Inversion for ligaments?

Post questions and tips on developing strength-endurance or muscular endurance.

Inversion for ligaments?

Postby tyciol » Sep 12, 2007 10:42

The advice has been given that hindu squats will strengthen the knee's ligaments due to the forces placed on them. I was wondering for those familiar with gravity boots, inversion tables, or even just hanging upside down knee-flexed from monkey bars (that doesn't seem very comfortable, pressure points) what you think things like this would do for knee ligament strength?

No doubt the muscles crossing the knee will tense, but after a while if they relax, it would be ligaments holding your skeleton together. Obviously something like this would be approached very gradually. I know if I were to begin such training it would be with the use of a table that, with controlled arm movements, can maintain any angle from horizantal to vertical, which could easily revert you to a stable position if there was any discomfort.

The way I figure, it would be ideal to have a leg strong enough so that if you were to hang from one leg, you would not be injured. By gradually inverting, and then by holding successively heavier hand weights to increase that load, it would seem this is possible. Although I don't think most tables go that heavy, so converting to gravity boots from a bar might be better. I just don't think it is good to begin with gravity boots since without a base of strength, you could risk injuring by putting all your weight on the legs all at once, as well as the risk of being stuck upside down.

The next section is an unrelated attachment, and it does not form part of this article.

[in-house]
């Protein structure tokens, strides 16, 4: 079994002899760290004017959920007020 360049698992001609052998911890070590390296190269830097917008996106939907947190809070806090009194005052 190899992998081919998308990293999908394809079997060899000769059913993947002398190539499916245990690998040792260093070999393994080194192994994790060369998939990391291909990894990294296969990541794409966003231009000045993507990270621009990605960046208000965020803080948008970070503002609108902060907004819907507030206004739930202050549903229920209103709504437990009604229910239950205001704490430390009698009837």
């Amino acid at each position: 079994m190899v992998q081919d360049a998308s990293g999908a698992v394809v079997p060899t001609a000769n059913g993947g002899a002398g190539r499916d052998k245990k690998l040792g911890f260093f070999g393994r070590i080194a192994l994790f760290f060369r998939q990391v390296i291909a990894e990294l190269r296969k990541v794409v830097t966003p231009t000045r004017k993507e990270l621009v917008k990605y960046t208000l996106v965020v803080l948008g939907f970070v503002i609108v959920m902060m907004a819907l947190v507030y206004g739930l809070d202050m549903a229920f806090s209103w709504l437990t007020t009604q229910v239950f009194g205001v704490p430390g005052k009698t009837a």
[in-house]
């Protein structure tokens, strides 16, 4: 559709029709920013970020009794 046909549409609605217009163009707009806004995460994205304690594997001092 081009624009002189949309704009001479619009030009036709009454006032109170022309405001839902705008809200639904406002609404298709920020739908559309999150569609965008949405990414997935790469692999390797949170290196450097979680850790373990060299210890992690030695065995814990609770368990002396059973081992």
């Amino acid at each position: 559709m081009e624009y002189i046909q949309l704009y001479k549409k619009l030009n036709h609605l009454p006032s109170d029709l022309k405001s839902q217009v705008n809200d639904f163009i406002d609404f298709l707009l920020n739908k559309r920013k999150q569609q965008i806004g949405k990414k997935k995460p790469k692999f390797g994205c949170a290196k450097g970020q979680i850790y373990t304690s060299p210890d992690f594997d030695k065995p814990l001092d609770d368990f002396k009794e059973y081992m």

If you wait until later, then you could train 1-legged with the boots, and then if you are hurt or weakened, you would drop any handweights, attach your other leg, and easily get up.

I'm thinking training like this, along with doing dips and chinups, would be very good for decompressing the spinal vertebrae to allow fluid to get in, a good thing before going to sleep at night (though maybe not ideal before doing heavy squatting, I dunno). This seems to be a large advertised function. Wouldn't it also put stress on the spinal ligaments and maybe they'd become stronger over time with good rest/nutrients?

I know when the spine is flexed and the erector spinae are overstretched, weight can get put on the ligaments rather than the muscles too, so I was thinking maybe traction-training would be a more controlled/safe method of stressing them than rounding your back doing deadlifts or whatever.
Posts: 68
Joined: Apr 07, 2006 12:27
Location: Ontario, Canada

Return to Strength-Endurance

Who is online

Users browsing this forum: No registered users and 2 guests